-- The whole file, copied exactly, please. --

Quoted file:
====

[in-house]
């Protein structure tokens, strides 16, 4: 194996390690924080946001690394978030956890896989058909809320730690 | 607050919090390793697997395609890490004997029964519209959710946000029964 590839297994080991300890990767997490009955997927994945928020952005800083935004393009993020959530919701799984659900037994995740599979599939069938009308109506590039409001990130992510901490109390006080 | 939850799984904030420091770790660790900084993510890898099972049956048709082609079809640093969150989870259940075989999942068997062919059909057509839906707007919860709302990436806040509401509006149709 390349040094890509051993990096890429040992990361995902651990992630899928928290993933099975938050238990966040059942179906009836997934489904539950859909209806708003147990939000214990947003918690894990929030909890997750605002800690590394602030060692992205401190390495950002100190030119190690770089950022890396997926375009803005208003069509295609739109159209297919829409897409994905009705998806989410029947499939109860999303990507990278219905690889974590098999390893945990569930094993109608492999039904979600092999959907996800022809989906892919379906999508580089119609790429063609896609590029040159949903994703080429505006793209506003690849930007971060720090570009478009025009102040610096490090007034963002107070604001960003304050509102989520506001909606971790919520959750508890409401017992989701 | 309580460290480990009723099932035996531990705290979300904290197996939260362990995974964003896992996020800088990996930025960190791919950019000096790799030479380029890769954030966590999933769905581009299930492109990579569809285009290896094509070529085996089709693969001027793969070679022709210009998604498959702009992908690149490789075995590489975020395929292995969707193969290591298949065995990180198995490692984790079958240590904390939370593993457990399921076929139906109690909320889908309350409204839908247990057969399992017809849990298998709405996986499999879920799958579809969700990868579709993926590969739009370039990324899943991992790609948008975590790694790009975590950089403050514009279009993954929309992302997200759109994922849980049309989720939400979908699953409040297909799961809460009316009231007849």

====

[in-house]
């Protein structure tokens, strides 16, 4: 194996390690924080946001690394978030956890896989058909809320730690 | 607050919090390793697997395609890490004997029964519209959710946000029964 590839297994080991300890990767997490009955997927994945928020952005800083935004393009993020959530919701799984659900037994995740599979599939069938009308109506590039409001990130992510901490109390006080 | 939850799984904030420091770790660790900084993510890898099972049956048709082609079809640093969150989870259940075989999942068997062919059909057509839906707007919860709302990436806040509401509006149709 390349040094890509051993990096890429040992990361995902651990992630899928928290993933099975938050238990966040059942179906009836997934489904539950859909209806708003147990939000214990947003918690894990929030909890997750605002800690590394602030060692992205401190390495950002100190030119190690770089950022890396997926375009803005208003069509295609739109159209297919829409897409994905009705998806989410029947499939109860999303990507990278219905690889974590098999390893945990569930094993109608492999039904979600092999959907996800022809989906892919379906999508580089119609790429063609896609590029040159949903994703080429505006793209506003690849930007971060720090570009478009025009102040610096490090007034963002107070604001960003304050509102989520506001909606971790919520959750508890409401017992989701 | 309580460290480990009723099932035996531990705290979300904290197996939260362990995974964003896992996020800088990996930025960190791919950019000096790799030479380029890769954030966590999933769905581009299930492109990579569809285009290896094509070529085996089709693969001027793969070679022709210009998604498959702009992908690149490789075995590489975020395929292995969707193969290591298949065995990180198995490692984790079958240590904390939370593993457990399921076929139906109690909320889908309350409204839908247990057969399992017809849990298998709405996986499999879920799958579809969700990868579709993926590969739009370039990324899943991992790609948008975590790694790009975590950089403050514009279009993954929309992302997200759109994922849980049309989720939400979908699953409040297909799961809460009316009231007849």